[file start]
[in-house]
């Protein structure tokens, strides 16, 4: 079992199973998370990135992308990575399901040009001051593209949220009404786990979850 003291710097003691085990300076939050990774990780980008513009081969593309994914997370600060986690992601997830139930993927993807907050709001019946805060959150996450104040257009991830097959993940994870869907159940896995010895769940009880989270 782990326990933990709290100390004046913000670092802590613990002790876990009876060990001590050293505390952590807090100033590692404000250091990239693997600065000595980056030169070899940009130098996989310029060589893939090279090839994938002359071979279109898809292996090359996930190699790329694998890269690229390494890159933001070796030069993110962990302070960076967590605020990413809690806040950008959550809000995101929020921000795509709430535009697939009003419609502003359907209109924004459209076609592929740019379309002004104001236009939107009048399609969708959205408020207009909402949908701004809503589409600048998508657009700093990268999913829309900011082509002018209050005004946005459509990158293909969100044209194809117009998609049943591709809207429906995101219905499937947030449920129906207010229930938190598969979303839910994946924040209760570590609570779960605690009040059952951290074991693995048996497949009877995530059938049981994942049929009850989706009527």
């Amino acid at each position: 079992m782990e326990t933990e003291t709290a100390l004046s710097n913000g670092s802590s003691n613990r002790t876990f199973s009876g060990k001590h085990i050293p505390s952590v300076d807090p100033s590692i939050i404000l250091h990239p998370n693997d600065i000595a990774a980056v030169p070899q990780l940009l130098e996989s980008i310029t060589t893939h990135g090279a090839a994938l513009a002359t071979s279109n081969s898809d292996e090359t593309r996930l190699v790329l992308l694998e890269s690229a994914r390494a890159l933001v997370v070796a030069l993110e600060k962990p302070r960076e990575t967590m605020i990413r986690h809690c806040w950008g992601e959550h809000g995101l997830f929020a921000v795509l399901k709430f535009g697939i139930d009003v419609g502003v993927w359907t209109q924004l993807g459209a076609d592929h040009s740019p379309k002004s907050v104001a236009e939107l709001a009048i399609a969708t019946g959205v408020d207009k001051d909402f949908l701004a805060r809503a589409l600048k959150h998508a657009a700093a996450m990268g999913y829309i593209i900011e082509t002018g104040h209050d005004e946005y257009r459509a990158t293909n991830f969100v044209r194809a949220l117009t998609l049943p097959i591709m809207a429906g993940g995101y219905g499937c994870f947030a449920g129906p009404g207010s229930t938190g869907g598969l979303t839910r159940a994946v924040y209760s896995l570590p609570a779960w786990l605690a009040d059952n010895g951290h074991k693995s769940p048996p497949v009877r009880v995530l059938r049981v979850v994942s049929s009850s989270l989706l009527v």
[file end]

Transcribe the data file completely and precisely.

[in-house]
């Protein structure tokens, strides 16, 4: 079992199973998370990135992308990575399901040009001051593209949220009404786990979850 003291710097003691085990300076939050990774990780980008513009081969593309994914997370600060986690992601997830139930993927993807907050709001019946805060959150996450104040257009991830097959993940994870869907159940896995010895769940009880989270 782990326990933990709290100390004046913000670092802590613990002790876990009876060990001590050293505390952590807090100033590692404000250091990239693997600065000595980056030169070899940009130098996989310029060589893939090279090839994938002359071979279109898809292996090359996930190699790329694998890269690229390494890159933001070796030069993110962990302070960076967590605020990413809690806040950008959550809000995101929020921000795509709430535009697939009003419609502003359907209109924004459209076609592929740019379309002004104001236009939107009048399609969708959205408020207009909402949908701004809503589409600048998508657009700093990268999913829309900011082509002018209050005004946005459509990158293909969100044209194809117009998609049943591709809207429906995101219905499937947030449920129906207010229930938190598969979303839910994946924040209760570590609570779960605690009040059952951290074991693995048996497949009877995530059938049981994942049929009850989706009527």
């Amino acid at each position: 079992m782990e326990t933990e003291t709290a100390l004046s710097n913000g670092s802590s003691n613990r002790t876990f199973s009876g060990k001590h085990i050293p505390s952590v300076d807090p100033s590692i939050i404000l250091h990239p998370n693997d600065i000595a990774a980056v030169p070899q990780l940009l130098e996989s980008i310029t060589t893939h990135g090279a090839a994938l513009a002359t071979s279109n081969s898809d292996e090359t593309r996930l190699v790329l992308l694998e890269s690229a994914r390494a890159l933001v997370v070796a030069l993110e600060k962990p302070r960076e990575t967590m605020i990413r986690h809690c806040w950008g992601e959550h809000g995101l997830f929020a921000v795509l399901k709430f535009g697939i139930d009003v419609g502003v993927w359907t209109q924004l993807g459209a076609d592929h040009s740019p379309k002004s907050v104001a236009e939107l709001a009048i399609a969708t019946g959205v408020d207009k001051d909402f949908l701004a805060r809503a589409l600048k959150h998508a657009a700093a996450m990268g999913y829309i593209i900011e082509t002018g104040h209050d005004e946005y257009r459509a990158t293909n991830f969100v044209r194809a949220l117009t998609l049943p097959i591709m809207a429906g993940g995101y219905g499937c994870f947030a449920g129906p009404g207010s229930t938190g869907g598969l979303t839910r159940a994946v924040y209760s896995l570590p609570a779960w786990l605690a009040d059952n010895g951290h074991k693995s769940p048996p497949v009877r009880v995530l059938r049981v979850v994942s049929s009850s989270l989706l009527v």